The Memory Legacy

We have moved several times and with each move have come boxes and more boxes. Surveying the scene still before me after a couple of years of unpacking and sorting, there is still much work to be done. There are books waiting for bookshelves, an odd assortment of furniture, boxes of papers that need to be gone through as well as toys that the kids have outgrown but I’m not ready to let go of … yet.

Some of you would hardly be able to contain your excitement. You’d rub your hands together, grab trash bags and with great enthusiasm, toss out every stack and box regardless of what it contained. Ah, but the problem is that you don’t see what I see.

Almost everything in our humble home has little monetary value; only sentimental significance. Inside the front door is a used filing cabinet which holds most of over twenty years’ worth of my writing; the cabinet, a recent gift and the first one to store only my writing pieces. My husband uses a desk his parents gave us when the kids were very young and we stayed with them for a few months; a gift even more precious since his dad’s death. Head into the dining room and have a seat at the table, the set, a gift from church friends when they purchased a new one. Hanging by the side door are a couple of my Granny’s tattered aprons; simple reminders of my grandparents’ farm. Inside the kitchen cabinets are gold colored glasses that came in oatmeal boxes when I was a child. Upstairs and downstairs are furniture pieces from friends, old and new. And then there’s the lamp that Mom purchased with green stamps; priceless after she passed away.

Last year, I wrote the following poem after sorting through box after box and the memories they contained.

 

The Memory Legacy

It’s a house of legacy, you see.

Inside these four walls are contained,

years of memories slowly attained.

You see mismatched furniture and projects galore,

I see special gifts from those who walked through our hearts’ doors.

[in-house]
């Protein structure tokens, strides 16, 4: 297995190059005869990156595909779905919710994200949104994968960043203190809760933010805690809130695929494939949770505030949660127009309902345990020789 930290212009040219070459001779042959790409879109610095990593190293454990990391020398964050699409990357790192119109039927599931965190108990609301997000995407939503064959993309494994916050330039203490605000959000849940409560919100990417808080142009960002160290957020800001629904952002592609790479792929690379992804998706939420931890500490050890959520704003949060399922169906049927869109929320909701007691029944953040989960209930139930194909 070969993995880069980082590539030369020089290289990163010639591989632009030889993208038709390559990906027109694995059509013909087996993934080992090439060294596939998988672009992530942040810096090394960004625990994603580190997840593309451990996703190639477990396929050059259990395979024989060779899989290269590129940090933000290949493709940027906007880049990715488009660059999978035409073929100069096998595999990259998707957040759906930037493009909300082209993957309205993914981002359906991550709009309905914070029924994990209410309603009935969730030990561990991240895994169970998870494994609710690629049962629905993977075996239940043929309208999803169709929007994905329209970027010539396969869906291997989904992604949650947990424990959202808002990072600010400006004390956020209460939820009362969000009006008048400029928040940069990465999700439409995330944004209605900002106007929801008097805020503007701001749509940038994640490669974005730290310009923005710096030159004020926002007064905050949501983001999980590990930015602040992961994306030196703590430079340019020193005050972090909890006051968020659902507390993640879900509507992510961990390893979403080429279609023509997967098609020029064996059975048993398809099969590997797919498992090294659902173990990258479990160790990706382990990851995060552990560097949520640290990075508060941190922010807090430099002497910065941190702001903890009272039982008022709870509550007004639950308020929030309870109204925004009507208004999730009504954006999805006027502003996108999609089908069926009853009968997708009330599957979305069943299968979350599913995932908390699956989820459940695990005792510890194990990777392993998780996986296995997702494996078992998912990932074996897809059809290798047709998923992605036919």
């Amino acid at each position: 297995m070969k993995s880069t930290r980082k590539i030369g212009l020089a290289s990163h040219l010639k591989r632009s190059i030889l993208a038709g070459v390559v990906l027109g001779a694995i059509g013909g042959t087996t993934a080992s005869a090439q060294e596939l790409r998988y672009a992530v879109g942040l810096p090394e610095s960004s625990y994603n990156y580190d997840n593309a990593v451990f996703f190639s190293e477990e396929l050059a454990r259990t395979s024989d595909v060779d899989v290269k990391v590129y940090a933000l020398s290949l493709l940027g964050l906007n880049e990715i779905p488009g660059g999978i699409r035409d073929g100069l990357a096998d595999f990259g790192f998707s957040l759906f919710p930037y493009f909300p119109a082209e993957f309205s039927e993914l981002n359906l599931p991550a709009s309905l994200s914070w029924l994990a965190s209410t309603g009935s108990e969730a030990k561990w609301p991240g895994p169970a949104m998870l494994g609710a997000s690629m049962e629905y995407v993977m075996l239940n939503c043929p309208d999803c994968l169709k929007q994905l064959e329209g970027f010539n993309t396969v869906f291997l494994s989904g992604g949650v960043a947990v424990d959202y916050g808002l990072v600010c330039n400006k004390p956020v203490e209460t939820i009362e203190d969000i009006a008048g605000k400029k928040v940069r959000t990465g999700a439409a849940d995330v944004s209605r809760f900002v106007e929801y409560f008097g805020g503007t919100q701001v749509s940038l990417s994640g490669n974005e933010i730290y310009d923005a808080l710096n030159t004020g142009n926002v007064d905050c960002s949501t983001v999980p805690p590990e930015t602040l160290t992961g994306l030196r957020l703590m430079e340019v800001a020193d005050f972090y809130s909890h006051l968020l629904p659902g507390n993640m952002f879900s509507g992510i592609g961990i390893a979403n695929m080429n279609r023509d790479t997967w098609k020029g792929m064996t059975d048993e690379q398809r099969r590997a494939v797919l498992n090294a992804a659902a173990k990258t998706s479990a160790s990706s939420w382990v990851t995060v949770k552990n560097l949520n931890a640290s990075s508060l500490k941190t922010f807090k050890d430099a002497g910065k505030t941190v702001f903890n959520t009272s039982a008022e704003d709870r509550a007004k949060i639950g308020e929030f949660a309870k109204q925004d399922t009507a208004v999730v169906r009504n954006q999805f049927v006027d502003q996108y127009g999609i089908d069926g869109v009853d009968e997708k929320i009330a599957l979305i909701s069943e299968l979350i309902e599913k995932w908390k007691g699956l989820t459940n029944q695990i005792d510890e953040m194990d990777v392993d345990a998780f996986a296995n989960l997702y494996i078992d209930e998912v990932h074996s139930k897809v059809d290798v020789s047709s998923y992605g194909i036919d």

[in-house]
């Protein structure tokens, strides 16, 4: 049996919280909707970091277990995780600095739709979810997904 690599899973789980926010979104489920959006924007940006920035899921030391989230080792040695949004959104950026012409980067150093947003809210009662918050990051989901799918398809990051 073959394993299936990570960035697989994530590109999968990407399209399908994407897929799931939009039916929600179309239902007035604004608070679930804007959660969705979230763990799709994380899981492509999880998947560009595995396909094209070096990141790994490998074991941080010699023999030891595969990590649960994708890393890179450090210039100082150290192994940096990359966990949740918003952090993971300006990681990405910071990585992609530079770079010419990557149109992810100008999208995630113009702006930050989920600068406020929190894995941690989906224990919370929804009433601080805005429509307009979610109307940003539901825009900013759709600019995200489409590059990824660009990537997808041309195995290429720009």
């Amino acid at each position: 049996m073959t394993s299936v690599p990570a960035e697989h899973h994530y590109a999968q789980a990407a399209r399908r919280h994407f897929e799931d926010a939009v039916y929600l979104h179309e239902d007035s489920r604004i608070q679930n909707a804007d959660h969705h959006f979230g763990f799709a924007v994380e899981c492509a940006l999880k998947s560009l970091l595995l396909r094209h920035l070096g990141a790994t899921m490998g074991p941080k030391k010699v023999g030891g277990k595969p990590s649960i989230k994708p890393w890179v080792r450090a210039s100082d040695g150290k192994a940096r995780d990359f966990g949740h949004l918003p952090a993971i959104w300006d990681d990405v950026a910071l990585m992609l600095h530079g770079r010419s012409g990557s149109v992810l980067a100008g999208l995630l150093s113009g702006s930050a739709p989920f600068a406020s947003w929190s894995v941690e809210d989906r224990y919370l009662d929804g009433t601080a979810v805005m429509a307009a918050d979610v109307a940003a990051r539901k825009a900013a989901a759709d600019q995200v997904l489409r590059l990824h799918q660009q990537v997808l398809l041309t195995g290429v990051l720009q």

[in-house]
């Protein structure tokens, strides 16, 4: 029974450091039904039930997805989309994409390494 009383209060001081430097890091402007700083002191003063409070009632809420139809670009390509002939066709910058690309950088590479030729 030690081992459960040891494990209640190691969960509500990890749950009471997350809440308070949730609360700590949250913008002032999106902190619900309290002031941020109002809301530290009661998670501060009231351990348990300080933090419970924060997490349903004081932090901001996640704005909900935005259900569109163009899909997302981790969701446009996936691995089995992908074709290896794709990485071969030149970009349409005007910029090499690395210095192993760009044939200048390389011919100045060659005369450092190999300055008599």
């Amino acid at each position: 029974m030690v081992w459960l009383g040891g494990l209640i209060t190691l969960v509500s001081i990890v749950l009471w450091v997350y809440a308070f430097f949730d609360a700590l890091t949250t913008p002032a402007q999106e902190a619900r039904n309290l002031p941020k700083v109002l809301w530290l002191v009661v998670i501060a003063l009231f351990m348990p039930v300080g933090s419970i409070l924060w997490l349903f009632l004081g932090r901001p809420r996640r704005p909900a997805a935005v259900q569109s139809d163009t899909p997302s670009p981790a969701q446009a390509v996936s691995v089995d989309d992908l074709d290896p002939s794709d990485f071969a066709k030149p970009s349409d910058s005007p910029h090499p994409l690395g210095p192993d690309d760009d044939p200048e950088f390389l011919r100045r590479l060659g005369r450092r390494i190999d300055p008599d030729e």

I will not pretend that I don’t occasionally desire,

new matching furniture or fashionable attire.

But here, within these walls,

hand-me-downs reign,

as my heart remembers each story they contain.

Residing in many different towns,

these belongings have traveled some ground.

The walls are adorned with maps and charts,

family pictures and pieces of unmatched art.

You see a pile,

a heap to be conquered.

I see the memories,

to be savored;

not forgotten.

By Delores Brouillette Adams

 

Words like sentimentality and reminisce apply to my state of mind when it comes to these items. I don’t worship them; they are not idols. But each serves as a memorial, helping me remember a person, a season of life, or a place that represents something precious to our family. So, scoff if you will and laugh if you must. But as I walk through each room, I am constantly reminded of loved ones and what the Lord hath done. Absolutely priceless.

Some trust in chariots, and some in horses; But we will remember the name of the LORD our God. (Psalms 20:7 NKJV)

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A Thankful Heart

2009-11-CCOKC-Thanksgiving

 

I have spent most of my adult life away from home during the holidays.  For a woman fiercely loyal to time with family, that absence has never been easy.  God, in His mercy, graciously provided a family connection through the years with precious friends.  While some years’ celebrations had the comfortable feel of familiarity, others have had the adventuresome spirit of new friends and surroundings.  God has shown me that thankfulness depends upon my own heart.  Thank You, Lord, for each experience as I learned to savor the old and embrace the new.

I wrote the following poem as I reflected on those early years away from home and the lessons I had to learn along the way.

 

A THANKFUL HEART

Saying thank you

this time of year,

obligatory acknowledgments and half-hearted best wishes

sound forced and insincere.

I set aside my to-do list,

the wish I were somewhere else thoughts,

and lackluster attempts

to appear as I am not.

A single tear escapes.

I remember when the holiday meal

was accompanied by laughter and cheer.

Schedules were flexible

and relatives arrived when they could.

Delicious smells filled the house,

children played games outside.

Childhood stories were retold,

drowning out any grumblings

that our food might get cold.

This year,

I am so thankful

for those holidays long past.

Away from home,

I remind myself …

Each Thanksgiving holiday

must always begin and end

with my own grateful heart.

By Delores Brouillette Adams

 

And let the peace of God rule in your hearts, to which also you were called in one body; and be thankful.  (Colossians 3:15 NKJV)